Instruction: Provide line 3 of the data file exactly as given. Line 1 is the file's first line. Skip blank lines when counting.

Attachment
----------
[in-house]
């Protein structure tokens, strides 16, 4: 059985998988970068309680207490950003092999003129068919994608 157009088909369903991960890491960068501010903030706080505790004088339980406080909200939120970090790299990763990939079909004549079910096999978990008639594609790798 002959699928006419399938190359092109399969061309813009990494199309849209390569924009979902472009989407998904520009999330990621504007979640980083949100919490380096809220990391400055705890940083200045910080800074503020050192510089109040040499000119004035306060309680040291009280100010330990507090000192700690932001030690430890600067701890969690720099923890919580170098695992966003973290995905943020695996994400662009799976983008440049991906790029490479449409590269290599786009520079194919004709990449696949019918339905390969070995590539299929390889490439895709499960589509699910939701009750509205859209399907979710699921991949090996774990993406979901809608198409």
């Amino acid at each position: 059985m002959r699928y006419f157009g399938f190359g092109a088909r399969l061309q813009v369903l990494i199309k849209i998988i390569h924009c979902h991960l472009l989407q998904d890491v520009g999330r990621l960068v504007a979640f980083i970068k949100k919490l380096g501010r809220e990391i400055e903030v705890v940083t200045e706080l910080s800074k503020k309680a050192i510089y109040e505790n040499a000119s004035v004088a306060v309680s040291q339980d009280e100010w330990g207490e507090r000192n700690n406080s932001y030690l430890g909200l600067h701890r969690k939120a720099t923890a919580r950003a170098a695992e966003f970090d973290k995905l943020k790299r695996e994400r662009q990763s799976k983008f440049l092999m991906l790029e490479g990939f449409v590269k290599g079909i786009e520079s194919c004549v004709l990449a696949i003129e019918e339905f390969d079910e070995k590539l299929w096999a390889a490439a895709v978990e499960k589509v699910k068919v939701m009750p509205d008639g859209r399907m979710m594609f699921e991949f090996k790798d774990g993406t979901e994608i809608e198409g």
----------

């Amino acid at each position: 059985m002959r699928y006419f157009g399938f190359g092109a088909r399969l061309q813009v369903l990494i199309k849209i998988i390569h924009c979902h991960l472009l989407q998904d890491v520009g999330r990621l960068v504007a979640f980083i970068k949100k919490l380096g501010r809220e990391i400055e903030v705890v940083t200045e706080l910080s800074k503020k309680a050192i510089y109040e505790n040499a000119s004035v004088a306060v309680s040291q339980d009280e100010w330990g207490e507090r000192n700690n406080s932001y030690l430890g909200l600067h701890r969690k939120a720099t923890a919580r950003a170098a695992e966003f970090d973290k995905l943020k790299r695996e994400r662009q990763s799976k983008f440049l092999m991906l790029e490479g990939f449409v590269k290599g079909i786009e520079s194919c004549v004709l990449a696949i003129e019918e339905f390969d079910e070995k590539l299929w096999a390889a490439a895709v978990e499960k589509v699910k068919v939701m009750p509205d008639g859209r399907m979710m594609f699921e991949f090996k790798d774990g993406t979901e994608i809608e198409g």